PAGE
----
Power, politics, and health care

John Germov, Helen Belcher

    Research output: Book chapter/Published conference paperChapter in textbook/reference book

    Abstract

    In 2000, the Senate Community Affairs References Committee observed that ‘much of the debate and commentary (on Australian health policy) often seems to focus on the requirements of funding agencies such as governments and the needs of practitioners’(Commonwealth of Australia 2000, p. 3). Earlier, Sidney Sax had argued that the Australian health care system responds to vested interests and influences—‘a strife of interests’ (Sax 1984)—many of which are seemingly unrelated to health (Sax 1990). Gwendolyn Gray extended this argument by claiming that ‘the competing ideological perspectives of Australia’s major parties are the principal reasons for the frequent and major changes in policy direction’ (Gray 1991, p. 184).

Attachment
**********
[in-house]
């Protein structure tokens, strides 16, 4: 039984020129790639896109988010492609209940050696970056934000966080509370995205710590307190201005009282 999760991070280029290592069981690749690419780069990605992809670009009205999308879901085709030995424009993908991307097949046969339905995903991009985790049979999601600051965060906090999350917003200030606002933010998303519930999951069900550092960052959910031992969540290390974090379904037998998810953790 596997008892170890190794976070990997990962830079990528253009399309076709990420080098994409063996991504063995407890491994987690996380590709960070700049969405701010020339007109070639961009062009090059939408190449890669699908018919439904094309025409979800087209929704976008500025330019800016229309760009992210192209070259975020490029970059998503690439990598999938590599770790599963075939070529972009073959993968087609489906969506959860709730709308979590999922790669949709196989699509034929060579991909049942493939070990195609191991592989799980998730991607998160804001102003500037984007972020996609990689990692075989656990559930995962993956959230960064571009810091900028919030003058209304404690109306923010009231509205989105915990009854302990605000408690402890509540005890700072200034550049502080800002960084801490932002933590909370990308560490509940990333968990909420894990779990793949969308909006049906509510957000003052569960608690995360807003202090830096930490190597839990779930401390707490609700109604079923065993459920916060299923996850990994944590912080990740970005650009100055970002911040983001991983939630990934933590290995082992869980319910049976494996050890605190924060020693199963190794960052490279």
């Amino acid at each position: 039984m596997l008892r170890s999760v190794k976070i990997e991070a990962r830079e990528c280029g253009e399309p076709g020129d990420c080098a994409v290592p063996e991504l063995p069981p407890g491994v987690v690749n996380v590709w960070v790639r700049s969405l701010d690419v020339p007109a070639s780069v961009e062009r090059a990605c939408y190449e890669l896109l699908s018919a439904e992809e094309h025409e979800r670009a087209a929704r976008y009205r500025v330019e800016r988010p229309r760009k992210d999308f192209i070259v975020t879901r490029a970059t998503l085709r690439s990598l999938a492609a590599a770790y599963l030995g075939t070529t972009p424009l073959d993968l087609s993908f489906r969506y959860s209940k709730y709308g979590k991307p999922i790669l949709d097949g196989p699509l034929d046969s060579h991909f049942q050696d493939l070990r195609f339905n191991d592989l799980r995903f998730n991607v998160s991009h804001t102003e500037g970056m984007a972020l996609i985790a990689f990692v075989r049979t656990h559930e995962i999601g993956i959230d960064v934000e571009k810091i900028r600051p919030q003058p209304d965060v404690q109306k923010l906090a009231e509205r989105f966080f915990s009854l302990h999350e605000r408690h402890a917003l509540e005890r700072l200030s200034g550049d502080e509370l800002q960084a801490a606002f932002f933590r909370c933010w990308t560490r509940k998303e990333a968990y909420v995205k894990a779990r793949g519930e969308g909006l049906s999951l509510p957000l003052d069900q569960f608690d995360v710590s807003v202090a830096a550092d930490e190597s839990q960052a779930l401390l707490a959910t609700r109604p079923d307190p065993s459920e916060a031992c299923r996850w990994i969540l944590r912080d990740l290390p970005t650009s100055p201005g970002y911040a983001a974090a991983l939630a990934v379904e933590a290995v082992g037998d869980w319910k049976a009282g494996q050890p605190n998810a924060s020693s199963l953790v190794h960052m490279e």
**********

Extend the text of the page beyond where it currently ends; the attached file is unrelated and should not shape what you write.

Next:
Original languageEnglish
    Title of host publicationSecond opinion
    Subtitle of host publicationAn introduction to health sociology
    EditorsJohn Germov
    Place of PublicationSouth Melbourne, Victoria
    PublisherOxford University Press, USA
    Chapter20
    Pages448-477
    Number of pages20
    Edition6th
    ISBN (Electronic)9780190306496
    ISBN (Print)9780190306489
    Publication statusPublished - 2019

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  • Cite this

    Germov, J., & Belcher, H. (2019). Power, politics, and health care. In J. Germov (Ed.), Second opinion: An introduction to health sociology (6th ed., pp. 448-477). Oxford University Press, USA.